The Republican National Convention’s Night Two Was An Antidote To Media Lies

The Republican National Convention’s Night Two Was An Antidote To Media Lies

The second night of the Republican National Convention showed America the truth about Donald Trump's first four years.
David Marcus
By

On the heels of a widely praised first night that showed contrast not only politically but stylistically to the Democrats’ Zoom convention of last week, night two of the Republican National Convention featured the theme “Land of Opportunity.” The second night of a convention is a tricky business. It doesn’t have the excitement of opening night, or the clear stars, the vice president and president on nights three and four. Both conventions chose to make the wife of the ticket topper the final speaker on night two.

Both sides are eager to call the other’s convention dark, gloomy, and angry, so the opportunity theme was meant to blunt such an inevitable attack. In this respect it succeeded, especially the first lady’s gracious remarks. The line-up was full of economic-focused folks, not so much culture warriors, and the clear goal of the evening was to say we did it before and we can do it again about jobs and economic growth.

Myron Lizer, vice president of the Navajo Nation, made a wonderful appeal from Shiprock Pinnacle, New Mexico stressing the funds the Trump administration has given to the tribe. He was grateful for Trump’s support and actions. It was a moment that made clear the quiet ways Trump has helped the very communities Democrats claim he cares nothing about. In an age of red meat, it was a lovely and needed cup of tea.

Trump’s surprise moment was a pardon for a man who has become best friends with the FBI agent who arrested him. Jon Ponder was a man who was broken but who through Christ has sought to fix himself. Both Ponder and FBI Agent Richard Beasley expressed themselves beautifully. Trump granted Ponder a full pardon. The sound of the Sharpie etching that pardon was the sound of forgiveness. Anderson Cooper of CNN was annoyed because it was unprecedented. Van Jones liked that Trump did it, but didn’t like how he did it. What a microcosm.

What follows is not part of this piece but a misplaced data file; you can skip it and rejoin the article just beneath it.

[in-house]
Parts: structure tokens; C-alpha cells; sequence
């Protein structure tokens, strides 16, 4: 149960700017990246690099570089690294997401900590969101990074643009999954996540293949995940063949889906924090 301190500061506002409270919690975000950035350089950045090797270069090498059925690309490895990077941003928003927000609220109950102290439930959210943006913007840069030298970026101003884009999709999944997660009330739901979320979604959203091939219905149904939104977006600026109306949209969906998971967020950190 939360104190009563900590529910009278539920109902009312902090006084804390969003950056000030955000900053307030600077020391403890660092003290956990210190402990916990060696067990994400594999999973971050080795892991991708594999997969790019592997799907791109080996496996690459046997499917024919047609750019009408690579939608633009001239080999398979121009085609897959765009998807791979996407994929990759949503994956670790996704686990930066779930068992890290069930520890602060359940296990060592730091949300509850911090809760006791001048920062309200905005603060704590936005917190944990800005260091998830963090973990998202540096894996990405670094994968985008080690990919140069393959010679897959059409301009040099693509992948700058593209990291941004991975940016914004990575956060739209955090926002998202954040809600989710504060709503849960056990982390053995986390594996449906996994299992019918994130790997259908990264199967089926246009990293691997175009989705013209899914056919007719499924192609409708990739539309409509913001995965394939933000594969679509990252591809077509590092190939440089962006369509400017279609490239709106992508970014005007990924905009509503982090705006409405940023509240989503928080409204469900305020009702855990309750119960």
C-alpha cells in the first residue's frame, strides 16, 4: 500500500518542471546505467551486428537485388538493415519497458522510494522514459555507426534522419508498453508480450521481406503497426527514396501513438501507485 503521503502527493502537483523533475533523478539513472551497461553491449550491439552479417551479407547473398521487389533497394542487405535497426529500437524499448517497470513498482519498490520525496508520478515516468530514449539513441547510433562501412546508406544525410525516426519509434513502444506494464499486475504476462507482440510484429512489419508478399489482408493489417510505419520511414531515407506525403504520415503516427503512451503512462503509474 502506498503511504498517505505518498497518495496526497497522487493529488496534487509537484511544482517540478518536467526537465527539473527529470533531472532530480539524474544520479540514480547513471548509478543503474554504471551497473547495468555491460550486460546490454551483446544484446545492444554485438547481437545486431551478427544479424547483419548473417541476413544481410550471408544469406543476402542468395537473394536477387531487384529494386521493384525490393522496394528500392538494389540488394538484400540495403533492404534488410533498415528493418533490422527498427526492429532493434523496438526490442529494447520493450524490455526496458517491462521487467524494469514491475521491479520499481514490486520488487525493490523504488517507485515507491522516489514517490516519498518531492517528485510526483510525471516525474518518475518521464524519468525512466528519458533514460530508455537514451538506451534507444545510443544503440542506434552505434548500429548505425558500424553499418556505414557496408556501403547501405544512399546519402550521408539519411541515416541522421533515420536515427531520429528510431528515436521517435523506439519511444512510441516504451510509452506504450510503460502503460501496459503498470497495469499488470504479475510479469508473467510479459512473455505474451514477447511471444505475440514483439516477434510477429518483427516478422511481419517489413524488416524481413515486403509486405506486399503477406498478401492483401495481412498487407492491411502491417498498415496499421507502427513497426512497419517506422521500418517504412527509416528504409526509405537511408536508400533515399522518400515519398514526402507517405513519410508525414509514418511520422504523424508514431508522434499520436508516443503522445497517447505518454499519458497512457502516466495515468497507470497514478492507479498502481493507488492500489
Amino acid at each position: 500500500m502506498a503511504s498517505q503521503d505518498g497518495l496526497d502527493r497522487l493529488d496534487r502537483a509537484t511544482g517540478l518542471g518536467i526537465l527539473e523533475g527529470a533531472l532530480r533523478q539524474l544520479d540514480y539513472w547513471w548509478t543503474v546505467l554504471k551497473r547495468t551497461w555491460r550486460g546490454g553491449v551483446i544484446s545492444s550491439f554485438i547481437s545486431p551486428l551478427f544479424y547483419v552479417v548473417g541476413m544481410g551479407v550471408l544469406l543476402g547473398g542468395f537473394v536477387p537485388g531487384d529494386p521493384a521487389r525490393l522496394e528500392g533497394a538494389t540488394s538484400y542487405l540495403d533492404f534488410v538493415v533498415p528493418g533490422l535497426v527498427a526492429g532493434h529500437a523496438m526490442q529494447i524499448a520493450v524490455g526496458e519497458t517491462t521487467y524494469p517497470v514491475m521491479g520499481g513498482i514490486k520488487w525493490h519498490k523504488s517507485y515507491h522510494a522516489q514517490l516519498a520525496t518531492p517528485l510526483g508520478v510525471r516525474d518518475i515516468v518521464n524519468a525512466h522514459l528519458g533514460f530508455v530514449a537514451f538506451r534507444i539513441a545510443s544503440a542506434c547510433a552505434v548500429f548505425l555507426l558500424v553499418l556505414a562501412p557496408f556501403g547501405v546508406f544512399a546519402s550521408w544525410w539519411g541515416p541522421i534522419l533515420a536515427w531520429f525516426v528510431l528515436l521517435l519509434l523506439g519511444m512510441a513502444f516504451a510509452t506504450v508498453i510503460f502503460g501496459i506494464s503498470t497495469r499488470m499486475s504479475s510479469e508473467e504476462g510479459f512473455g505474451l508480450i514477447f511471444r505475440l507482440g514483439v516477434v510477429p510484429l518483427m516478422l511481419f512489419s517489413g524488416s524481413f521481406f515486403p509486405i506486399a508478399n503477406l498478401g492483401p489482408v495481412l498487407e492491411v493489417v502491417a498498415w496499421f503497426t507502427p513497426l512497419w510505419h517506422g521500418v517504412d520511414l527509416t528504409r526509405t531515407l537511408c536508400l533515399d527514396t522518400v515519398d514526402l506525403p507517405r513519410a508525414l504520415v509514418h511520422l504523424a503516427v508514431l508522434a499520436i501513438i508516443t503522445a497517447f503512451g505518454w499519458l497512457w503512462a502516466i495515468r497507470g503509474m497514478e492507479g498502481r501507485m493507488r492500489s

Later in the night, Trump swore in candidates for naturalization. This from the man who supposedly hates immigrants. We welcome all of them as our fellow citizens. They are indeed a huge part of what makes and keeps America great. It was a moment for natural-born citizens to remember and be thankful that we did not have to earn the honor of being American.

Sen. Rand Paul took to the stage to praise Trump for not engaging in more war. Fox News’ Tucker Carlson made the telling point that it was Paul, not Lindsay Graham, the hawkish supporter of Trump, who was invited to speak.

Paul and Trump are far from blood brothers, but the son of American’s most famous libertarian had this to say: “I’m proud of the job Donald Trump has done as President. I don’t always agree with him. But our occasional policy differences are far outweighed by our significant agreements. But more important than simple agreement is accomplishment. President Donald Trump gets things done.”

After Paul, we were treated to a lobsterman from Maine, then a Midwest farmer. Continuing the trend of inviting forgotten America to speak to the nation, both expressed hope in four more years.